It's our 19th anniversary!

Political events having little effect on markets

The tension throughout the world from Nice and Istanbul to Yerevan and Almaty is, unexpectedly, having less of an effect on world markets than one would have thought. The majority of financial markets on Monday were lacking in volatility, with oil dropping from $47.9 to $46.5 per barrel of Brent despite the geopolitical risks. By the end of a rather quiet Monday, the prices managed to restore to $47.0 and on Tuesday morning Brent was trading in a $46.7-$47.0 per barrel range. This evening will see the API’s oil report out.

Yesterday’s varied closing of world stock markets was supported this morning by Asian markets. The Nikkei 225 rose by 0.9%. The ASX Australia was down 0.2%. The Shanghai Composite decreased 0.7%, and the Hang Seng was down by 0.6%. Futures for the S&P500 were trading at 2157; 0.1% below the closing level of the previous trading day.

An increase of up to 100 freight trains from China to Europe is expected in 2016. By 2020 this indicator is expected to have risen to 2,000 trains: 80,000 containers with an estimated worth of 78.3 billion yuan. The reason for such increases is plans for high trading activity between China and the EU. The volume of bilateral trade for the first five months of this year amounts to 1.39 trillion yuan and, as such, the EU remains firmly planted as China’s major trading partner.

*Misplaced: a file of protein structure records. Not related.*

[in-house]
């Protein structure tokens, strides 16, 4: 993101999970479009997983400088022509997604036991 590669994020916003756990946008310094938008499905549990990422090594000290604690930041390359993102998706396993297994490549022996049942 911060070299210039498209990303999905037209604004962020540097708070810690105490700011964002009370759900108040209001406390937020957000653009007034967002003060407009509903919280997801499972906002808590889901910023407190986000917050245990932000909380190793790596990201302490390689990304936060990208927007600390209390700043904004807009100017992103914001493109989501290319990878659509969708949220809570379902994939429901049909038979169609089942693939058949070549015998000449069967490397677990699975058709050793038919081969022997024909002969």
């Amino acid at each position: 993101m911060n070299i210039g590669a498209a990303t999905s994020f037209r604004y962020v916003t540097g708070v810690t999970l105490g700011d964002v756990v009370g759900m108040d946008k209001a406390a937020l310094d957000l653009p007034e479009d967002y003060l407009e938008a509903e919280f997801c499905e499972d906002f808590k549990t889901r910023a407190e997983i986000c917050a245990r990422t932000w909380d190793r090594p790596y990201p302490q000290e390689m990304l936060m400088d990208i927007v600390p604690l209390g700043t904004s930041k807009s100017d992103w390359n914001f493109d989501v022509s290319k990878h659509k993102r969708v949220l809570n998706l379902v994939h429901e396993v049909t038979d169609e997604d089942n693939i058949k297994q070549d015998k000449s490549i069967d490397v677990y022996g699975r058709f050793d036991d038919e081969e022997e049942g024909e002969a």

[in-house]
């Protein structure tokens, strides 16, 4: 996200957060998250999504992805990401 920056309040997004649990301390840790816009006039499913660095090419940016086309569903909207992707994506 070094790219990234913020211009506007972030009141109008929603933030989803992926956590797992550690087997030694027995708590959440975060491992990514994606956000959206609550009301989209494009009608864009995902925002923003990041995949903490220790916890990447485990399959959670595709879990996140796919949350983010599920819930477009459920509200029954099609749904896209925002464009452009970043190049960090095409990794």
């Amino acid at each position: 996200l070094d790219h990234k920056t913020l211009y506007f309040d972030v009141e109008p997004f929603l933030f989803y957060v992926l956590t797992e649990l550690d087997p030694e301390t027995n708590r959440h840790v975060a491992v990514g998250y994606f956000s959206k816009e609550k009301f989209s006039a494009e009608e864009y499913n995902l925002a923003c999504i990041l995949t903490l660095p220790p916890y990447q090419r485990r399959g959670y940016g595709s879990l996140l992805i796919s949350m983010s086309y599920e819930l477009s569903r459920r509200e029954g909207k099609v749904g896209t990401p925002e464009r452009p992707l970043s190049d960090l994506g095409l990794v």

The USD was trading slightly down against the yuan at 6.6987 (-0.0058or -0.09%).

Whilst waiting for the ECB to convene, the euro/dollar isn’t very active. It strengthened slightly from 1.1040 to 1.1075 on Monday and on Tuesday morning was trading in a narrow range of 1.1065-1.1080. Today is quite busy from the perspective of economic news, with stats from the UK, Germany (+ EU data) and the US all to play their part. In-the-spotlight Turkey will see its central bank convene to make an interest rate decision after the failed coup at the weekend.

Attention:

Forecasts which are made in the review constitute the personal view of the author. Commentaries made do not constitute trade recommendations or guidance for working on financial markets. Alpari bears no responsibility whatsoever for any possible losses (or other forms of damage), whether direct or indirect, which may occur in case of using material published in the review.

Back to top